Tuesday, February 2, 2016


I caught my grand-daughter with watching a movie on her mom's phone:

I don't know why she decided to watch her movie in such a position, draped up the stairs. It must not have been too uncomfortable, though, because I think she watched two episodes of Bubble Guppies.

I am amazed at little children's attachment to, interest in, and facility with technology. This grand-daughter is 2 years old. But she can use the correct remote to turn on the TV and switch viewing to Netflix or Amazon, depending on what she wants to watch. If she plays with my phone, I have no idea what the settings will be the next time I use it. She found the remote to the digital frame we have; the next thing I knew my son in Boise was calling asking me why I was sending two pictures a minute to his email account. I wasn't doing it. Somehow Tatum had figured out that she could email the photos from the digital frame. Since she doesn't read in the traditional sense, I know she didn't know the email recipient, but still. . . she was doing it.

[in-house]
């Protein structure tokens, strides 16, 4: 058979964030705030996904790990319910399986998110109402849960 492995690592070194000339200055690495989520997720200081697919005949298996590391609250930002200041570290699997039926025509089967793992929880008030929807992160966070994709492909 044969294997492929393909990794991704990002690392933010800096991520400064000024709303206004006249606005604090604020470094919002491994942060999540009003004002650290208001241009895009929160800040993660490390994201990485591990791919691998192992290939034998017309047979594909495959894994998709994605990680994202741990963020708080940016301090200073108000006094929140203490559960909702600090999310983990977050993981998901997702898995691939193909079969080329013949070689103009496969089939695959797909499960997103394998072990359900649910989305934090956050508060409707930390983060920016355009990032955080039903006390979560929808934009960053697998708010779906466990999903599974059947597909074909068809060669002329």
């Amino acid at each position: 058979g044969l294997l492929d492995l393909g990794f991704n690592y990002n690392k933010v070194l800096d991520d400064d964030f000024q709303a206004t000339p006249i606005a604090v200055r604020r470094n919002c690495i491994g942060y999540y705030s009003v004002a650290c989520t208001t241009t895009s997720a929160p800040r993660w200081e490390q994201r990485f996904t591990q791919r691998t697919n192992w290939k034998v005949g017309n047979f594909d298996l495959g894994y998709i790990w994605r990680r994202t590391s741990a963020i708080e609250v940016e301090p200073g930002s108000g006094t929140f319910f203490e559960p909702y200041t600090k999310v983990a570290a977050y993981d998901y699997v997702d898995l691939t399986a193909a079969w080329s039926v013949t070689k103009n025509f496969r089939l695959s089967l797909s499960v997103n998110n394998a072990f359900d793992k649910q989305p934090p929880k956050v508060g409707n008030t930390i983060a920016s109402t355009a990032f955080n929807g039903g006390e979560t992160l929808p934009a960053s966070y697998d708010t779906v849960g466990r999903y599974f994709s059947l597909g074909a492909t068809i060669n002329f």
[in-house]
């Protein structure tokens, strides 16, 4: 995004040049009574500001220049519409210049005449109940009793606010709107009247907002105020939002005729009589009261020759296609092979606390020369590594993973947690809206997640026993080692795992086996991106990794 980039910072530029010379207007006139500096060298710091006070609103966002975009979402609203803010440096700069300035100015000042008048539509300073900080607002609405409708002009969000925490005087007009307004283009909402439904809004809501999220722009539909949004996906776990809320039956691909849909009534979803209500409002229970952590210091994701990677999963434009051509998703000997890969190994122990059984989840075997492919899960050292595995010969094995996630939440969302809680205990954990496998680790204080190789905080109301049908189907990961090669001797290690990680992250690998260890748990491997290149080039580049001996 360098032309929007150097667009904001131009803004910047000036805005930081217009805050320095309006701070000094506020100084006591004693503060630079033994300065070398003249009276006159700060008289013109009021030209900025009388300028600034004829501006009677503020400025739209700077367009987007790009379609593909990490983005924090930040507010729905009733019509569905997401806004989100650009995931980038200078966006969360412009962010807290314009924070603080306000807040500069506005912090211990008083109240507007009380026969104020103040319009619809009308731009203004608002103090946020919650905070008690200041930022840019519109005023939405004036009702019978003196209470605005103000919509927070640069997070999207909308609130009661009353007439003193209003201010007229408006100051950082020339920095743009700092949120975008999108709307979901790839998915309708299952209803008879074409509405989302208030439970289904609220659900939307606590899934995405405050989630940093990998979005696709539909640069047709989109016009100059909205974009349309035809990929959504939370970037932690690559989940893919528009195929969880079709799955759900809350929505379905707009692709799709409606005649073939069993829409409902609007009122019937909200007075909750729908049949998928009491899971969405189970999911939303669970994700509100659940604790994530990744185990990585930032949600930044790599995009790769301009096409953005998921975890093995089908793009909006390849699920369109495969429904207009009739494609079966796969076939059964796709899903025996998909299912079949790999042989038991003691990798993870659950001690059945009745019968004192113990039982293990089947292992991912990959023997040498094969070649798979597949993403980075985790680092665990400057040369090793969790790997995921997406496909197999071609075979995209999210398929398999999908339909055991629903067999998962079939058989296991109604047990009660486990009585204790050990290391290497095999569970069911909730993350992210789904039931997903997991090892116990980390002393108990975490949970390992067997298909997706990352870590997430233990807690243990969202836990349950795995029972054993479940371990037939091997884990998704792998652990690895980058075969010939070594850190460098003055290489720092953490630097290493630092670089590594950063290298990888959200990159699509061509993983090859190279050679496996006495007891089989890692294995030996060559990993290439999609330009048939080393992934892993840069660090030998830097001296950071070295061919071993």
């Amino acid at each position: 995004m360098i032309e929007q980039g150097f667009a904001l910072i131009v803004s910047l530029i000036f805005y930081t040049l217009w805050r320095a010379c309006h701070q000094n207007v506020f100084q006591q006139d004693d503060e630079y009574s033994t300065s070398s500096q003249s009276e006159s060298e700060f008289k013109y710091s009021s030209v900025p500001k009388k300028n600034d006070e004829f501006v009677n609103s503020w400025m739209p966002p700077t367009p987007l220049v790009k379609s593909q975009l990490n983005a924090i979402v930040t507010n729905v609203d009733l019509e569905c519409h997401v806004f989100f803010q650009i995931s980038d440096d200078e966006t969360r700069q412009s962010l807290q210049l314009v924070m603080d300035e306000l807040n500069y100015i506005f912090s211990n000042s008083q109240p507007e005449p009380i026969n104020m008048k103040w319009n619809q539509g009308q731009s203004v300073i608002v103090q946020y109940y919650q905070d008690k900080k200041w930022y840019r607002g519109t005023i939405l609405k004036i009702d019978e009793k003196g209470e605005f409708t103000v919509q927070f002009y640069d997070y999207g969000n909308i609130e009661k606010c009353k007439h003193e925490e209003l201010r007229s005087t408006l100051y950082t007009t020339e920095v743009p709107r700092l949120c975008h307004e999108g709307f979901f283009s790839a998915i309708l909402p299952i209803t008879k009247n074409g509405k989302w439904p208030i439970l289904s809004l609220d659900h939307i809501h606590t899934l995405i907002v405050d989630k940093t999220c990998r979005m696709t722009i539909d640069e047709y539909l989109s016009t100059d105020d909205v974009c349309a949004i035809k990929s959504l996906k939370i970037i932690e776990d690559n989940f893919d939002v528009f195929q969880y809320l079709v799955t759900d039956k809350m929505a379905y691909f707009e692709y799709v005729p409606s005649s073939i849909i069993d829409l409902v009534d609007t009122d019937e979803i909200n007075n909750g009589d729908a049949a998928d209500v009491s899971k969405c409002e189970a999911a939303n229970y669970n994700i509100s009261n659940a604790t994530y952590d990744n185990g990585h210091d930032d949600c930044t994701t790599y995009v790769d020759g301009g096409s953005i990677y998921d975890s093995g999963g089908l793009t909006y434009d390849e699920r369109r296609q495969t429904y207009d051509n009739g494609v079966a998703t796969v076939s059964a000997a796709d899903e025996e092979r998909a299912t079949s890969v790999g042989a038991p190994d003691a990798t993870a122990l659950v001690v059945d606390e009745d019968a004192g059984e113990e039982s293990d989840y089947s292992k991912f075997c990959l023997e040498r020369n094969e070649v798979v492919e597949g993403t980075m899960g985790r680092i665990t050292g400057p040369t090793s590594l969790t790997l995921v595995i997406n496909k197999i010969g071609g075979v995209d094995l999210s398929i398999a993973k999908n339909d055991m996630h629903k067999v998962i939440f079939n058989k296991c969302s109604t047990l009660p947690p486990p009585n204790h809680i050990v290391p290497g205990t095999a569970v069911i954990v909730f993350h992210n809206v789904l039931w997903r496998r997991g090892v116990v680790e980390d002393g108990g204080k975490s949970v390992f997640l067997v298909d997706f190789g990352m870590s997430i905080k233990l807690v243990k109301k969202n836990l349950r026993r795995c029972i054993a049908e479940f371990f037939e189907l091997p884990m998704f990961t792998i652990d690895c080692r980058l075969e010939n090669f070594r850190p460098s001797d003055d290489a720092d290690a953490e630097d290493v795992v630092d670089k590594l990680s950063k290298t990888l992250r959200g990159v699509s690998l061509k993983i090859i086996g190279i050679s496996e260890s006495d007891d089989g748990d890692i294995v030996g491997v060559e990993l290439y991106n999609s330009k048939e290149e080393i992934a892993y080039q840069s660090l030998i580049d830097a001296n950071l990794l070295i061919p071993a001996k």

So, when I think how attached I am to my phone and all it does, and when I think of how fast technology changes, and when I think of all these 2-4 year-olds who use any kind of technology like they were born to do it, I do wonder about the future. If I, who came late to technology, still find it difficult to live without it, what will they do? At least I have meals where I leave the phone somewhere else and look at/talk to the person I am eating with. I see couples at restaurants who never talk because they are both on their phones. I see my own grandchildren texting each other when they are in the same room. Is this our path? Technology has so many benefits. I love it. But I can also see its challenges. I hope little people like Tatum are up to it.